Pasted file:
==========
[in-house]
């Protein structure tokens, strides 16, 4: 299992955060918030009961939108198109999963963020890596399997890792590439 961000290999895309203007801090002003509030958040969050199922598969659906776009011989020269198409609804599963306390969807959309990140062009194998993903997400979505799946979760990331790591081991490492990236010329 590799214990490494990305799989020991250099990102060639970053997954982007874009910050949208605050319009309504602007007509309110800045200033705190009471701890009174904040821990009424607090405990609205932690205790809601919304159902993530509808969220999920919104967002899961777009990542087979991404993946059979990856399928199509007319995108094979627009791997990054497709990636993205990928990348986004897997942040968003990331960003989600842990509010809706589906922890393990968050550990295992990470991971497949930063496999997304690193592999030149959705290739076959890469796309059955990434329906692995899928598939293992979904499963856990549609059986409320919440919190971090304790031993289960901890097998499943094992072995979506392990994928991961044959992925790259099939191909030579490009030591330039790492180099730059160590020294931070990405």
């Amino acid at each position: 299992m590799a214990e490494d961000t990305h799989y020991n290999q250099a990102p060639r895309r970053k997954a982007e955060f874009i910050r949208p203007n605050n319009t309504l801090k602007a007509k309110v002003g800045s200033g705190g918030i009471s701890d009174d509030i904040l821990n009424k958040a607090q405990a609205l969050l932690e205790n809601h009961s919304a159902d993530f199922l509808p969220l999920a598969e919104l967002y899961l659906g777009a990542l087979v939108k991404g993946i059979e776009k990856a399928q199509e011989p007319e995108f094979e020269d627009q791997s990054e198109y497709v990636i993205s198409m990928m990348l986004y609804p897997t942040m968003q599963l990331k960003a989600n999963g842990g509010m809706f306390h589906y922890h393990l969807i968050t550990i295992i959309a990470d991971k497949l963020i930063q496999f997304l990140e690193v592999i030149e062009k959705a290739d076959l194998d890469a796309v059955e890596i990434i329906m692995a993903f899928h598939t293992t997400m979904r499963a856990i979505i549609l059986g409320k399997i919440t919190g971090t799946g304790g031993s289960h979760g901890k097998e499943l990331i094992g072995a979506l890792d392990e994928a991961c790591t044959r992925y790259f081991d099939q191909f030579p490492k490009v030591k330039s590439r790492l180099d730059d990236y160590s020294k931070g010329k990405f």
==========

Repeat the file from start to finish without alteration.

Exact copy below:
[in-house]
């Protein structure tokens, strides 16, 4: 299992955060918030009961939108198109999963963020890596399997890792590439 961000290999895309203007801090002003509030958040969050199922598969659906776009011989020269198409609804599963306390969807959309990140062009194998993903997400979505799946979760990331790591081991490492990236010329 590799214990490494990305799989020991250099990102060639970053997954982007874009910050949208605050319009309504602007007509309110800045200033705190009471701890009174904040821990009424607090405990609205932690205790809601919304159902993530509808969220999920919104967002899961777009990542087979991404993946059979990856399928199509007319995108094979627009791997990054497709990636993205990928990348986004897997942040968003990331960003989600842990509010809706589906922890393990968050550990295992990470991971497949930063496999997304690193592999030149959705290739076959890469796309059955990434329906692995899928598939293992979904499963856990549609059986409320919440919190971090304790031993289960901890097998499943094992072995979506392990994928991961044959992925790259099939191909030579490009030591330039790492180099730059160590020294931070990405």
């Amino acid at each position: 299992m590799a214990e490494d961000t990305h799989y020991n290999q250099a990102p060639r895309r970053k997954a982007e955060f874009i910050r949208p203007n605050n319009t309504l801090k602007a007509k309110v002003g800045s200033g705190g918030i009471s701890d009174d509030i904040l821990n009424k958040a607090q405990a609205l969050l932690e205790n809601h009961s919304a159902d993530f199922l509808p969220l999920a598969e919104l967002y899961l659906g777009a990542l087979v939108k991404g993946i059979e776009k990856a399928q199509e011989p007319e995108f094979e020269d627009q791997s990054e198109y497709v990636i993205s198409m990928m990348l986004y609804p897997t942040m968003q599963l990331k960003a989600n999963g842990g509010m809706f306390h589906y922890h393990l969807i968050t550990i295992i959309a990470d991971k497949l963020i930063q496999f997304l990140e690193v592999i030149e062009k959705a290739d076959l194998d890469a796309v059955e890596i990434i329906m692995a993903f899928h598939t293992t997400m979904r499963a856990i979505i549609l059986g409320k399997i919440t919190g971090t799946g304790g031993s289960h979760g901890k097998e499943l990331i094992g072995a979506l890792d392990e994928a991961c790591t044959r992925y790259f081991d099939q191909f030579p490492k490009v030591k330039s590439r790492l180099d730059d990236y160590s020294k931070g010329k990405f």